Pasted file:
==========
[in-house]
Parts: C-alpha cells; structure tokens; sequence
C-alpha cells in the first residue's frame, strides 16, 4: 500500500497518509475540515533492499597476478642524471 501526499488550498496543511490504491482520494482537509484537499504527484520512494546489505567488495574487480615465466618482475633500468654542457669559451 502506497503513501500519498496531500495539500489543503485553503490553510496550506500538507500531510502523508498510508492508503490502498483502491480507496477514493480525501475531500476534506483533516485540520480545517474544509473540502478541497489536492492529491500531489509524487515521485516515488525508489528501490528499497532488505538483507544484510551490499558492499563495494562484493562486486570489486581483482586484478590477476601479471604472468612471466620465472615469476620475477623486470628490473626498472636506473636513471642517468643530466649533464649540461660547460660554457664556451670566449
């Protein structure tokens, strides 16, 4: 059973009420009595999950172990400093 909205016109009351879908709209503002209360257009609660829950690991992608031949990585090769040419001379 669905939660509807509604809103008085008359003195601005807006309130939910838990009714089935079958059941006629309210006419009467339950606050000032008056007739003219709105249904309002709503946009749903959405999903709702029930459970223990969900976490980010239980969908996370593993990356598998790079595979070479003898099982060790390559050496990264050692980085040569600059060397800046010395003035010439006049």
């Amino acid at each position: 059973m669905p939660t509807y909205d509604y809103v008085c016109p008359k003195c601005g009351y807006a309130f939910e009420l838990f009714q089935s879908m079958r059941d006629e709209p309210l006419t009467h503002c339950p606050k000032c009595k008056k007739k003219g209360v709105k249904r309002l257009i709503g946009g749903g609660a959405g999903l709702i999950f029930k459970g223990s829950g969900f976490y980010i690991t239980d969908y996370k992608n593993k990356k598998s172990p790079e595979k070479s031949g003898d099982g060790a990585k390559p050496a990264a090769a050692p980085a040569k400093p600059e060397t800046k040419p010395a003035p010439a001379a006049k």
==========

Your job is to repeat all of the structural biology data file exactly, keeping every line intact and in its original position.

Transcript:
[in-house]
Parts: C-alpha cells; structure tokens; sequence
C-alpha cells in the first residue's frame, strides 16, 4: 500500500497518509475540515533492499597476478642524471 501526499488550498496543511490504491482520494482537509484537499504527484520512494546489505567488495574487480615465466618482475633500468654542457669559451 502506497503513501500519498496531500495539500489543503485553503490553510496550506500538507500531510502523508498510508492508503490502498483502491480507496477514493480525501475531500476534506483533516485540520480545517474544509473540502478541497489536492492529491500531489509524487515521485516515488525508489528501490528499497532488505538483507544484510551490499558492499563495494562484493562486486570489486581483482586484478590477476601479471604472468612471466620465472615469476620475477623486470628490473626498472636506473636513471642517468643530466649533464649540461660547460660554457664556451670566449
């Protein structure tokens, strides 16, 4: 059973009420009595999950172990400093 909205016109009351879908709209503002209360257009609660829950690991992608031949990585090769040419001379 669905939660509807509604809103008085008359003195601005807006309130939910838990009714089935079958059941006629309210006419009467339950606050000032008056007739003219709105249904309002709503946009749903959405999903709702029930459970223990969900976490980010239980969908996370593993990356598998790079595979070479003898099982060790390559050496990264050692980085040569600059060397800046010395003035010439006049």
């Amino acid at each position: 059973m669905p939660t509807y909205d509604y809103v008085c016109p008359k003195c601005g009351y807006a309130f939910e009420l838990f009714q089935s879908m079958r059941d006629e709209p309210l006419t009467h503002c339950p606050k000032c009595k008056k007739k003219g209360v709105k249904r309002l257009i709503g946009g749903g609660a959405g999903l709702i999950f029930k459970g223990s829950g969900f976490y980010i690991t239980d969908y996370k992608n593993k990356k598998s172990p790079e595979k070479s031949g003898d099982g060790a990585k390559p050496a990264a090769a050692p980085a040569k400093p600059e060397t800046k040419p010395a003035p010439a001379a006049k």